Another sign is when they ask to get to know me before we discuss the actual project.

(I’m still not clear how familiar we need to become before they decide I’m worthy to hire, is kissing required – with tongues?)

Honey, that’s what my content is doing and if you’re a client I’ve attracted, you’ve been seduced long before you made the decision to get in touch.

And this is why I bang on about blogging:

And that’s all anyone needs to know at the early stages.

The idea of building a relationship with every prospect makes my blood run cold.

The thought of a courtship that involves chats, emails, DMs, is my worst nightmare (well, one of them, being buried alive is probably at the top of that list).

That’s an incredible amount of time to waste.

And no one is getting paid throughout this routine and I think that’s rude.

What Denise is saying here is, “wow me”, “impress me” and “let’s be ‘friends’ and who knows, you just might get the job”.

That’s lovely, Denise but I don’t pray that way.

It’s overprescribed bullshit that is not required to run your business.

Plummers certainly don’t worry about getting to know you before they sort out your taps.

You’ll build a truer relationship over time – not before potential customers decide to hire you.

My process will qualify Denise and her ilk pretty quickly.

And I know almost instantly if I want to work with you.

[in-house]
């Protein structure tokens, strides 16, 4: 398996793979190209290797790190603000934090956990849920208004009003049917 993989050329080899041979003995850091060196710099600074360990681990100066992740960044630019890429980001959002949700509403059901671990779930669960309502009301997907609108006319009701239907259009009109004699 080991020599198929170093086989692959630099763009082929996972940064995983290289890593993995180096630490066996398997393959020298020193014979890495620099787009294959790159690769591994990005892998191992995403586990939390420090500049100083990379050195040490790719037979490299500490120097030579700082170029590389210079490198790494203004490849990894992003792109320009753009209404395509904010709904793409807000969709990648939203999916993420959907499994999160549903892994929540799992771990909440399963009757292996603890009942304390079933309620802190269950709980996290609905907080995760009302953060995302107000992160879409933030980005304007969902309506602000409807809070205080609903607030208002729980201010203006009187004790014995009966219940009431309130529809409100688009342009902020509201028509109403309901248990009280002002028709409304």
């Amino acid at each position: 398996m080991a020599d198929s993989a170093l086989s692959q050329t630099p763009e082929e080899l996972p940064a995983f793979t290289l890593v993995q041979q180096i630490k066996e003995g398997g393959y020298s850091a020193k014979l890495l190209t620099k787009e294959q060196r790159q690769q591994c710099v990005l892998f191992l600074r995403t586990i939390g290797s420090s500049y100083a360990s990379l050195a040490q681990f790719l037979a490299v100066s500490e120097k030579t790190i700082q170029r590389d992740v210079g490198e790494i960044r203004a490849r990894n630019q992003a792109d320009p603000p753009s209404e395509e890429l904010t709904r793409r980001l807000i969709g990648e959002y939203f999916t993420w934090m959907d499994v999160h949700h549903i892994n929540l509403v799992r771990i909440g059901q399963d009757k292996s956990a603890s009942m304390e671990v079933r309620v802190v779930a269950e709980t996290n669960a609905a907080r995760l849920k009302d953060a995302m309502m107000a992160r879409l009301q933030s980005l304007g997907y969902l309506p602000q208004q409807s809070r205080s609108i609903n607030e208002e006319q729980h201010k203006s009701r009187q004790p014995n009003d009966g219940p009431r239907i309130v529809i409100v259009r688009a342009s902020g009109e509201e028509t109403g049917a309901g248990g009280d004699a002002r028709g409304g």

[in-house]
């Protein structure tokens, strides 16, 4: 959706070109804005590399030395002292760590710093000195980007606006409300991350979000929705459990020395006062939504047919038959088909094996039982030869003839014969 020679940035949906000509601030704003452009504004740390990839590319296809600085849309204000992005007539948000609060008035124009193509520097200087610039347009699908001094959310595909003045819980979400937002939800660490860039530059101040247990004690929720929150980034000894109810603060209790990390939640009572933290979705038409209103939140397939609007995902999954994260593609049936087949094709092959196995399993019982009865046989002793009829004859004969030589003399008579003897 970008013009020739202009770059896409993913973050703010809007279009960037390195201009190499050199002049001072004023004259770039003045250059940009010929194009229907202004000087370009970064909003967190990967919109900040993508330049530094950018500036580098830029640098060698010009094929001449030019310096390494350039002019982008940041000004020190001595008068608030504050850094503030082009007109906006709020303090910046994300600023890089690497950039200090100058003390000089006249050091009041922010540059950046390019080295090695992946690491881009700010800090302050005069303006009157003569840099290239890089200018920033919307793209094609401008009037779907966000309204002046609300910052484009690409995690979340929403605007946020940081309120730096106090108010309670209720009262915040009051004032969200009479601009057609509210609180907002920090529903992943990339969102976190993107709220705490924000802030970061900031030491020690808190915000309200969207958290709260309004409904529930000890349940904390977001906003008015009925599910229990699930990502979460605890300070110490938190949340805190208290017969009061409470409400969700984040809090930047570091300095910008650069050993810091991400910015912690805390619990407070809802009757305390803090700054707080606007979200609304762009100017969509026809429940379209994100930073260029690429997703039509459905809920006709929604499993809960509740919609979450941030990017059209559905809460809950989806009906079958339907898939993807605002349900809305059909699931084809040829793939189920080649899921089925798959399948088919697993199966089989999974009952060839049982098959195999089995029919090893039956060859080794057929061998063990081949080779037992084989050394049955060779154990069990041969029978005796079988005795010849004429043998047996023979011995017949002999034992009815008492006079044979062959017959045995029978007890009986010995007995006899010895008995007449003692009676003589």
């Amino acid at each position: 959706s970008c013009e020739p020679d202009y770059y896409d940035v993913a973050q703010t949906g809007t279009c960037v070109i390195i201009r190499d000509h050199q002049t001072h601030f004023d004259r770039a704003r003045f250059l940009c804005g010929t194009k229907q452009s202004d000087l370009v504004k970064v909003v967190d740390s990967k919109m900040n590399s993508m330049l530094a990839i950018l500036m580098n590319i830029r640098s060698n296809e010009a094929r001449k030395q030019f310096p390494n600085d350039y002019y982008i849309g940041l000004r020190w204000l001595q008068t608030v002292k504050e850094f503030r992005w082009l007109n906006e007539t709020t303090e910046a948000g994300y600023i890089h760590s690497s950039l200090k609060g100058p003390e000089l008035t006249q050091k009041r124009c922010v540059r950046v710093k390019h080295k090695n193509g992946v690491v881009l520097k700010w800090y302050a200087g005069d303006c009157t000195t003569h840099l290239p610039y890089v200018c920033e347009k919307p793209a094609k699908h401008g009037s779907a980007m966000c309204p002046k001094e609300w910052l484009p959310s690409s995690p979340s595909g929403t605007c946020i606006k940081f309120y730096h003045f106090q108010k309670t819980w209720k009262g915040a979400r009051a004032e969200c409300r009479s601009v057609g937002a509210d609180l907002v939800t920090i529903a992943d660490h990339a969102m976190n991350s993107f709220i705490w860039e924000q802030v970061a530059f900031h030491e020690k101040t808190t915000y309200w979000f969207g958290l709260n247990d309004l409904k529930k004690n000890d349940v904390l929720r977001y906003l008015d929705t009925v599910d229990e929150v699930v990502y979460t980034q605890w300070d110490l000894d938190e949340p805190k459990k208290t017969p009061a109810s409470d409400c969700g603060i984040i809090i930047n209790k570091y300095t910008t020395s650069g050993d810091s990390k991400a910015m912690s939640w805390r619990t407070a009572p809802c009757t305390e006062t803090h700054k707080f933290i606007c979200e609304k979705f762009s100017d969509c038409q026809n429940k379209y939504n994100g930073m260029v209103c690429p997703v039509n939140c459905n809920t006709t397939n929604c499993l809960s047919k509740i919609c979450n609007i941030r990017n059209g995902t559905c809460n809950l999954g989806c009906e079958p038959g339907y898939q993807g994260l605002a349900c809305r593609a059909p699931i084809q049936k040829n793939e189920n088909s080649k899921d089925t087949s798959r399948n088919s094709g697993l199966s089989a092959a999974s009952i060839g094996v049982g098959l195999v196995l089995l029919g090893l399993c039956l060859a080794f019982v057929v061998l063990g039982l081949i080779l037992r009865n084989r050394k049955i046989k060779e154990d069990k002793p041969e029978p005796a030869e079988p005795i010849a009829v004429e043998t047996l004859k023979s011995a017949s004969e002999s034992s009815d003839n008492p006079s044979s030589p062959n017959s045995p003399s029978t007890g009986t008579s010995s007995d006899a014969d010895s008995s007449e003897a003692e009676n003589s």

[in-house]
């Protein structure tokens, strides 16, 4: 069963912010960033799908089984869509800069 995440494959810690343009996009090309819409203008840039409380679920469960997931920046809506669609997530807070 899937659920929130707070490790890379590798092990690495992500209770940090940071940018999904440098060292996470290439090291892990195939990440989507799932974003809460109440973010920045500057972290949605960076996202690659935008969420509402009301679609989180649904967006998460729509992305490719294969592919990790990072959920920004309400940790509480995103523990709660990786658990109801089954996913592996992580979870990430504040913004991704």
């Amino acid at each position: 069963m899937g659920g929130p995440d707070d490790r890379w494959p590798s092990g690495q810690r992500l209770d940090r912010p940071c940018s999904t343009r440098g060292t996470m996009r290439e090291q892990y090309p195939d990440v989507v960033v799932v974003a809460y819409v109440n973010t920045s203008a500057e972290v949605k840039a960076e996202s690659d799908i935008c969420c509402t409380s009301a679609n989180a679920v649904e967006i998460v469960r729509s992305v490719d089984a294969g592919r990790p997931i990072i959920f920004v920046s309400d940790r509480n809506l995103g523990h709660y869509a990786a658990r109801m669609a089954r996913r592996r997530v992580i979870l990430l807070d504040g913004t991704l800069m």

I am not about to shout “pick me!” at you. I don’t compete for work and I don’t think you should too.

Denise doesn’t like paying for proposals.

Those bitches take hella time.

But the really wonderful thing is you get that cost deducted if you book the work.

Yay.

And if you don’t?

You can ghost the shit outta me and I won’t care.

Also, I have some pretty specific Ts and Cs.

Certain points get Denise in a lather though… 

She doesn’t want to pay upfront, she can’t accept I don’t allow endless rewrites, and she won’t tolerate a freelancer that refuses to take writing advice from her and her team.

(Because she isn’t qualified to give said advice.)

Denise can go to hell.

When the worst prospect tries to make me dance to their tune, ignores my boundaries, and still insists on sending me a Zoom link, I know we’re not going to work.

It’s not me, Denise, it’s most definitely you.

Yous reading this ain’t stupid.

You know this is about qualifying a client for YOU and absolutely not about fitting into a mould to please a prospect.

And it all comes under the banner of brand polarisation which starts with making you comfortable and happy in the work that you do.

I market to people that want what I’m prepared to give.

My process exists to make my life easier, that’s my priority.

But it also makes my client’s life easier – I’m actively saving them time.

In real life, problems like Denise only happen when they’ve been referred to me. 

Some lovely person has done so with the best of intentions but I know the project is unlikely to go ahead with me included.

Why?

Denise doesn’t know me.

She hasn’t come to me because she likes the cut of my jib.

If getting Denise to follow my process is like herding a bunch of pissed, one-eyed cats, the effort will always exceed the benefit.

If she wants me to bend over backwards for her, we’re not a good fit (and I only ever do that for someone in the privacy of my own home).

If she, or indeed you think I’m self-important and have ideas above my station…

(you’re absolutely right) but again, we’re still not a good fit.

Frankly, Denise, you’re a time-wasting bastard. Go play email tennis with someone else. I have other things to do like watch Murder, Mystery & Makeup.

So, if you like the sound of the way I do business and if you need some content that doesn’t suck, click here.